It doesn’t matter that Turner was a swimmer, or that he was at Stanford, or that he was nineteen, or that there was alcohol involved. What matters is that the woman was unconscious, according to Lars Peter Jonsson, one of the bikers who caught Turner, and that there is enough DNA evidence, not to mention countless bruises and cuts on the victim, to prove that Brock Turner did sexually assault her. I don’t know any other way to not give consent than to be unconscious.

And yes, there was alcohol. Yes, the victim was drunk, and Turner may have also been drunk. But there is nothing about alcohol that forces you to violently assault a person. There is nothing about a frat party that makes you have to rape someone to hook up.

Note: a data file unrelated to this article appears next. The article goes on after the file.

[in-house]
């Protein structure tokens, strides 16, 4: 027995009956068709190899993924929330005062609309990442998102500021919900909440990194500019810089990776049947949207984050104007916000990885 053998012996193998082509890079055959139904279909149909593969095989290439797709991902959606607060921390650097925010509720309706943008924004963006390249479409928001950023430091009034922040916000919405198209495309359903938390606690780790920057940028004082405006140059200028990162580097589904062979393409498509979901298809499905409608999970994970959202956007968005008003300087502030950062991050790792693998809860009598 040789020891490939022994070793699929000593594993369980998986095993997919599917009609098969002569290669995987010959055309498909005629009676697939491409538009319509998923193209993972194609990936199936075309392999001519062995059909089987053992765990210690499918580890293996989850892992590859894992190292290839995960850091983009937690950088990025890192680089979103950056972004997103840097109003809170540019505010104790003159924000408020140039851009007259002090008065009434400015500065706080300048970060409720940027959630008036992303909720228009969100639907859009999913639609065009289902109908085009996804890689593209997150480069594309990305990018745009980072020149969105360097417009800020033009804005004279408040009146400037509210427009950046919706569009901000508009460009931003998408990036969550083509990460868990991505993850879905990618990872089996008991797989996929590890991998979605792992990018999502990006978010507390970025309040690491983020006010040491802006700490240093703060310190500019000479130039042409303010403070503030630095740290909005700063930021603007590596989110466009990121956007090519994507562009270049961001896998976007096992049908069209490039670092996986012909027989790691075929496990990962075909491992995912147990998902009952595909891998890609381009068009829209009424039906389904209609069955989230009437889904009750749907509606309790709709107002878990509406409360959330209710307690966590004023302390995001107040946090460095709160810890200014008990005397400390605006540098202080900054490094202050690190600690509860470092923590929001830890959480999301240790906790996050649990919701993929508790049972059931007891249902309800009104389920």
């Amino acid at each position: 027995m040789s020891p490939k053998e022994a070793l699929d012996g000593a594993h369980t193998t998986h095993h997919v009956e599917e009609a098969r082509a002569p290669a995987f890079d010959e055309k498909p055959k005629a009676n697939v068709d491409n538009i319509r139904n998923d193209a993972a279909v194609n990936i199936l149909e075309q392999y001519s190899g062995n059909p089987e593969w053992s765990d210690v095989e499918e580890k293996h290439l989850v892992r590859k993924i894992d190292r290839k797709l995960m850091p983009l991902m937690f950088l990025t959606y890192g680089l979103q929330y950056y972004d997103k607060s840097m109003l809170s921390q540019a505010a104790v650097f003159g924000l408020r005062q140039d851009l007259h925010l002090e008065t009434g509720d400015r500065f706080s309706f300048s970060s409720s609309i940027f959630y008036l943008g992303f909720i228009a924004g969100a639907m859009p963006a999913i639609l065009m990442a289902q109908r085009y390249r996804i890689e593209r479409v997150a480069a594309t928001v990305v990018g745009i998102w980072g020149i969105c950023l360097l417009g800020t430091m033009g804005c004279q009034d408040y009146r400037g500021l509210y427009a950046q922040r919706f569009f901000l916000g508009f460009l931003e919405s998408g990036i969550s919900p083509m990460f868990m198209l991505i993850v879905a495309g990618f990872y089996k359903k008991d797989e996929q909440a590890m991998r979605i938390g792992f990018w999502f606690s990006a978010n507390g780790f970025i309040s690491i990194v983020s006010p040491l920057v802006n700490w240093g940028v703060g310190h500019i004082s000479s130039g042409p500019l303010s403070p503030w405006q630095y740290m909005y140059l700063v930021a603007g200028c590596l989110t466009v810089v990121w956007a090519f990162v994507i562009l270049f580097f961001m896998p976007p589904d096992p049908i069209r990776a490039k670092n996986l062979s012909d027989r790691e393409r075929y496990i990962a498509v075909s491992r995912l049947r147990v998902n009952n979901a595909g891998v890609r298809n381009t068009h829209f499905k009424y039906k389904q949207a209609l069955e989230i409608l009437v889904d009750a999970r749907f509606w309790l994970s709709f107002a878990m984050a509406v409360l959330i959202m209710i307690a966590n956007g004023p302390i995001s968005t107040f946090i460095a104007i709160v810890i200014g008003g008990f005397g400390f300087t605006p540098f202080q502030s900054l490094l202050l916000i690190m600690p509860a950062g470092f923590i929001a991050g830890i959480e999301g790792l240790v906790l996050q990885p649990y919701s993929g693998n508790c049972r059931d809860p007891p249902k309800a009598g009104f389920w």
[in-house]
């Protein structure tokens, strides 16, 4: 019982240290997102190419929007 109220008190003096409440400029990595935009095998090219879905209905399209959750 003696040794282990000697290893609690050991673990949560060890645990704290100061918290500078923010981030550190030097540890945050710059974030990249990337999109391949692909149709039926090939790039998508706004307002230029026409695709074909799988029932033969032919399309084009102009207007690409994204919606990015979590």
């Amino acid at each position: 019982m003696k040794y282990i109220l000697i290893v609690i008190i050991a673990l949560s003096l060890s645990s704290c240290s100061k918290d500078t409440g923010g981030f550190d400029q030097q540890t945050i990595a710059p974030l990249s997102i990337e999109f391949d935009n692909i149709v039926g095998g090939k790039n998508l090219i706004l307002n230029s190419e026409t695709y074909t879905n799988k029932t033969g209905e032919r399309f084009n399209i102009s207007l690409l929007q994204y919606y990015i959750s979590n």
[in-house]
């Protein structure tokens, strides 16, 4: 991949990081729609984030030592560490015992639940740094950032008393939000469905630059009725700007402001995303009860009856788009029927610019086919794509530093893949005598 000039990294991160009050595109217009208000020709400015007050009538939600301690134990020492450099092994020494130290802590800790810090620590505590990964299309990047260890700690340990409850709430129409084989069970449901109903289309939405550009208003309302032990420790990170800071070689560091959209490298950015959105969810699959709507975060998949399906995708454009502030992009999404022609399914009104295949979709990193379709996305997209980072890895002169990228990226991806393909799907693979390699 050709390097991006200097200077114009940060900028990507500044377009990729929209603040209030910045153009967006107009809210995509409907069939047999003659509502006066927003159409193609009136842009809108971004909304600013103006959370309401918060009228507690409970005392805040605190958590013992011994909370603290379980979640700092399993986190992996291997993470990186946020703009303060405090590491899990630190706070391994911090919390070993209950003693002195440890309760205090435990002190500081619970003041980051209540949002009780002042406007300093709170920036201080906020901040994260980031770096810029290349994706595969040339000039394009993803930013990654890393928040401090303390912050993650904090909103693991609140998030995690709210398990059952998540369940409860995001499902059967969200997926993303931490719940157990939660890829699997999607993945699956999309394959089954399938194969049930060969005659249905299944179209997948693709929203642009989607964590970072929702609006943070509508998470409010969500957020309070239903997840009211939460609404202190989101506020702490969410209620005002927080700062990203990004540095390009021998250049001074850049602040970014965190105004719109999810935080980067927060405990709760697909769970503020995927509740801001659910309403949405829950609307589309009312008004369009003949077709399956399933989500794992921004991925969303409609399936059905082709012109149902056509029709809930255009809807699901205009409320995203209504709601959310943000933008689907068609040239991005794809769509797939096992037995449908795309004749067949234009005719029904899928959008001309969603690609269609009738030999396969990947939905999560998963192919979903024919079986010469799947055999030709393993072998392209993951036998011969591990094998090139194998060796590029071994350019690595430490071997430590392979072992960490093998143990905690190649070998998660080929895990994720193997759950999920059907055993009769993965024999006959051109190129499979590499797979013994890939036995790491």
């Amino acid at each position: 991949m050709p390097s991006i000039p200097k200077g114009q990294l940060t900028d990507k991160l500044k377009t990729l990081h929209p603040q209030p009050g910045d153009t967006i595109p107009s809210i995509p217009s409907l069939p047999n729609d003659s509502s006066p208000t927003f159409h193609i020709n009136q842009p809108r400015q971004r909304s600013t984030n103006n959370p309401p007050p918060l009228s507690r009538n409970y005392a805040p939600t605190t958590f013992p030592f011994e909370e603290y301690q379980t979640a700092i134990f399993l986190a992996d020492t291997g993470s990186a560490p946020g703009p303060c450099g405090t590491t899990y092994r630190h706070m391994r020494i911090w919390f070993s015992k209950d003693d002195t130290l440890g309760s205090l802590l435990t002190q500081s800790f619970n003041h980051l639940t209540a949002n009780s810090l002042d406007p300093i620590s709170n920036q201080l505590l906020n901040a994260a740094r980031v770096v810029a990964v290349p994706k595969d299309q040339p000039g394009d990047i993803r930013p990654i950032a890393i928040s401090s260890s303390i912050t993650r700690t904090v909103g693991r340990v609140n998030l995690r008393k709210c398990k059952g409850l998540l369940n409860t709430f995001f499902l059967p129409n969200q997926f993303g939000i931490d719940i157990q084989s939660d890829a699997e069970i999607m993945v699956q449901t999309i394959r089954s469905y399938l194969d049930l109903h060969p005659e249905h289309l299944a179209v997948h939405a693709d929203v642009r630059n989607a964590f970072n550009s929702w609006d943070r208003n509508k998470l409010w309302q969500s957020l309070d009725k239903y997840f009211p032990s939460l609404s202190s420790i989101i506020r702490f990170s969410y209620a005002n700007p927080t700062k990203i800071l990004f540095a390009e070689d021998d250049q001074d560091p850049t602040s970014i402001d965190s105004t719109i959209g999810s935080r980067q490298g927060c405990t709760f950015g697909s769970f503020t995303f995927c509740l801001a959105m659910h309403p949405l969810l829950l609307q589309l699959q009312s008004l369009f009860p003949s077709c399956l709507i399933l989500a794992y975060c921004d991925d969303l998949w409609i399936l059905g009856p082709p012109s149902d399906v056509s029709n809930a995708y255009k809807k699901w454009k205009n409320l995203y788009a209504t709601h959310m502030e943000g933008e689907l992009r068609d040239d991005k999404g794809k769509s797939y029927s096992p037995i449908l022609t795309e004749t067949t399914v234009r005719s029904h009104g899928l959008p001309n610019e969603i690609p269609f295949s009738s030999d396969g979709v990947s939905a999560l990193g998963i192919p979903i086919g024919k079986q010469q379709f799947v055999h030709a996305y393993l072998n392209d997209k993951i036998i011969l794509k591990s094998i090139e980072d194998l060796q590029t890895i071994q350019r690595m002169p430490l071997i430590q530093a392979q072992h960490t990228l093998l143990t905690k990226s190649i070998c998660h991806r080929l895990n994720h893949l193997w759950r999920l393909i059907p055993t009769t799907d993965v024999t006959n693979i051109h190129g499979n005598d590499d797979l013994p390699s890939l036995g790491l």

There is nothing about an unconscious woman that screams consent.

To the man on local television reportedly saying that “I will always wonder if consent happened or not,” no, it didn’t. It is clear cut. There are eye-witnesses who realized the woman was unconscious. She blacked out. She didn’t wake up for three hours after it happened. There is ABSOLUTELY NOTHING about that that screams consent.

I am absolutely appalled at the verdict and the sentencing. I am appalled that still, even after society is beginning to realize that rape hurts the victim more than the attacker (that’s WHY the justice system exists), we refuse to acknowledge more than swim times, and that Brock Turner “ turned down scholarships at a host of universities to attend Stanford” (Washington Post, Miller, March 31), or that his mother is amazed to see how her son has grown.